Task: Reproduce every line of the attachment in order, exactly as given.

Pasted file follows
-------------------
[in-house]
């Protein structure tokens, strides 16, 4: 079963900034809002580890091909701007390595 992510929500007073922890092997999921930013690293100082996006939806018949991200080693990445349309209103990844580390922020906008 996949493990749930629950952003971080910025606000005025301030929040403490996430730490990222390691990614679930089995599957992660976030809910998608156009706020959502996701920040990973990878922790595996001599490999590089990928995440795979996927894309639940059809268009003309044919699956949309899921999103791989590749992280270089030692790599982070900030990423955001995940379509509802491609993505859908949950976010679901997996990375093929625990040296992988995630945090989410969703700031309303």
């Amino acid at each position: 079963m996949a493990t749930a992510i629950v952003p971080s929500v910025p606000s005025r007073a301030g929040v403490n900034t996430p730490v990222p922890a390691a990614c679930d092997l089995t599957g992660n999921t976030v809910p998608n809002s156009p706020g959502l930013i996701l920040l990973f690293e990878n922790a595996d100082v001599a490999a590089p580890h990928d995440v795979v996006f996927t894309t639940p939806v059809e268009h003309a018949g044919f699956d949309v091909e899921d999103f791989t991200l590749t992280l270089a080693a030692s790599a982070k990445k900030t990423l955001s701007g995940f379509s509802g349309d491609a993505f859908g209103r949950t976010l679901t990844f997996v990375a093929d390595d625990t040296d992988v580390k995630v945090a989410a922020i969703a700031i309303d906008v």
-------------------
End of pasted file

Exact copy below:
[in-house]
């Protein structure tokens, strides 16, 4: 079963900034809002580890091909701007390595 992510929500007073922890092997999921930013690293100082996006939806018949991200080693990445349309209103990844580390922020906008 996949493990749930629950952003971080910025606000005025301030929040403490996430730490990222390691990614679930089995599957992660976030809910998608156009706020959502996701920040990973990878922790595996001599490999590089990928995440795979996927894309639940059809268009003309044919699956949309899921999103791989590749992280270089030692790599982070900030990423955001995940379509509802491609993505859908949950976010679901997996990375093929625990040296992988995630945090989410969703700031309303």
């Amino acid at each position: 079963m996949a493990t749930a992510i629950v952003p971080s929500v910025p606000s005025r007073a301030g929040v403490n900034t996430p730490v990222p922890a390691a990614c679930d092997l089995t599957g992660n999921t976030v809910p998608n809002s156009p706020g959502l930013i996701l920040l990973f690293e990878n922790a595996d100082v001599a490999a590089p580890h990928d995440v795979v996006f996927t894309t639940p939806v059809e268009h003309a018949g044919f699956d949309v091909e899921d999103f791989t991200l590749t992280l270089a080693a030692s790599a982070k990445k900030t990423l955001s701007g995940f379509s509802g349309d491609a993505f859908g209103r949950t976010l679901t990844f997996v990375a093929d390595d625990t040296d992988v580390k995630v945090a989410a922020i969703a700031i309303d906008v």